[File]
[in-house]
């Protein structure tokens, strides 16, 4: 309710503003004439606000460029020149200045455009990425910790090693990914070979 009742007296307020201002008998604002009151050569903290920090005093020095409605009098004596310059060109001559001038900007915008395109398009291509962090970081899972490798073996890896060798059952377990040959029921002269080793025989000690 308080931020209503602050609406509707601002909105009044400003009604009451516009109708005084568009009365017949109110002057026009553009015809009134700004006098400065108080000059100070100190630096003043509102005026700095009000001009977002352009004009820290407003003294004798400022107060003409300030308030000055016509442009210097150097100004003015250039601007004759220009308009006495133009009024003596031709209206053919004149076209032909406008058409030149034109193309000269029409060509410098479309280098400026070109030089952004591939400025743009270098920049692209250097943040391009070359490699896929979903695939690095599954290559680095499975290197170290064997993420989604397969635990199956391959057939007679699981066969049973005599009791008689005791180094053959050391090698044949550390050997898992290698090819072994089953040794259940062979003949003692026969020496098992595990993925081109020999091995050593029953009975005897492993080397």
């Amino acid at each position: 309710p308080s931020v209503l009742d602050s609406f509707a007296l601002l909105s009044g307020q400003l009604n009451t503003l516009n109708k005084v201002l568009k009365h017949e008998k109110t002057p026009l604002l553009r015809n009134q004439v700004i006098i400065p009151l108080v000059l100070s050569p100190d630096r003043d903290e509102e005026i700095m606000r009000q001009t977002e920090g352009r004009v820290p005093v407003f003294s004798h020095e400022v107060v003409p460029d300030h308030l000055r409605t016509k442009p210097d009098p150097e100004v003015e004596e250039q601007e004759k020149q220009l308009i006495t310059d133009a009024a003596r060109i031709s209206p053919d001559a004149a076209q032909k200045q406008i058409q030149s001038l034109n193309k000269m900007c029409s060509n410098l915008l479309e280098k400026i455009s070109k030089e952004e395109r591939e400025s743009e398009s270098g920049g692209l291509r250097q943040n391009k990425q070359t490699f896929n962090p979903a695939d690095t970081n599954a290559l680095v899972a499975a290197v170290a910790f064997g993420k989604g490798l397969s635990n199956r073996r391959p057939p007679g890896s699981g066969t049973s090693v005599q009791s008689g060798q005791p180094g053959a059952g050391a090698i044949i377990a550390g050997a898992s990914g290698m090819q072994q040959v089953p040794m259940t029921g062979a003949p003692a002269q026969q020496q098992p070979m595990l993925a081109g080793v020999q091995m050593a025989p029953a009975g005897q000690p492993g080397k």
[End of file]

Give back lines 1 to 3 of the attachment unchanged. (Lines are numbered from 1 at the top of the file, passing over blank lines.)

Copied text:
[in-house]
């Protein structure tokens, strides 16, 4: 309710503003004439606000460029020149200045455009990425910790090693990914070979 009742007296307020201002008998604002009151050569903290920090005093020095409605009098004596310059060109001559001038900007915008395109398009291509962090970081899972490798073996890896060798059952377990040959029921002269080793025989000690 308080931020209503602050609406509707601002909105009044400003009604009451516009109708005084568009009365017949109110002057026009553009015809009134700004006098400065108080000059100070100190630096003043509102005026700095009000001009977002352009004009820290407003003294004798400022107060003409300030308030000055016509442009210097150097100004003015250039601007004759220009308009006495133009009024003596031709209206053919004149076209032909406008058409030149034109193309000269029409060509410098479309280098400026070109030089952004591939400025743009270098920049692209250097943040391009070359490699896929979903695939690095599954290559680095499975290197170290064997993420989604397969635990199956391959057939007679699981066969049973005599009791008689005791180094053959050391090698044949550390050997898992290698090819072994089953040794259940062979003949003692026969020496098992595990993925081109020999091995050593029953009975005897492993080397």
């Amino acid at each position: 309710p308080s931020v209503l009742d602050s609406f509707a007296l601002l909105s009044g307020q400003l009604n009451t503003l516009n109708k005084v201002l568009k009365h017949e008998k109110t002057p026009l604002l553009r015809n009134q004439v700004i006098i400065p009151l108080v000059l100070s050569p100190d630096r003043d903290e509102e005026i700095m606000r009000q001009t977002e920090g352009r004009v820290p005093v407003f003294s004798h020095e400022v107060v003409p460029d300030h308030l000055r409605t016509k442009p210097d009098p150097e100004v003015e004596e250039q601007e004759k020149q220009l308009i006495t310059d133009a009024a003596r060109i031709s209206p053919d001559a004149a076209q032909k200045q406008i058409q030149s001038l034109n193309k000269m900007c029409s060509n410098l915008l479309e280098k400026i455009s070109k030089e952004e395109r591939e400025s743009e398009s270098g920049g692209l291509r250097q943040n391009k990425q070359t490699f896929n962090p979903a695939d690095t970081n599954a290559l680095v899972a499975a290197v170290a910790f064997g993420k989604g490798l397969s635990n199956r073996r391959p057939p007679g890896s699981g066969t049973s090693v005599q009791s008689g060798q005791p180094g053959a059952g050391a090698i044949i377990a550390g050997a898992s990914g290698m090819q072994q040959v089953p040794m259940t029921g062979a003949p003692a002269q026969q020496q098992p070979m595990l993925a081109g080793v020999q091995m050593a025989p029953a009975g005897q000690p492993g080397k």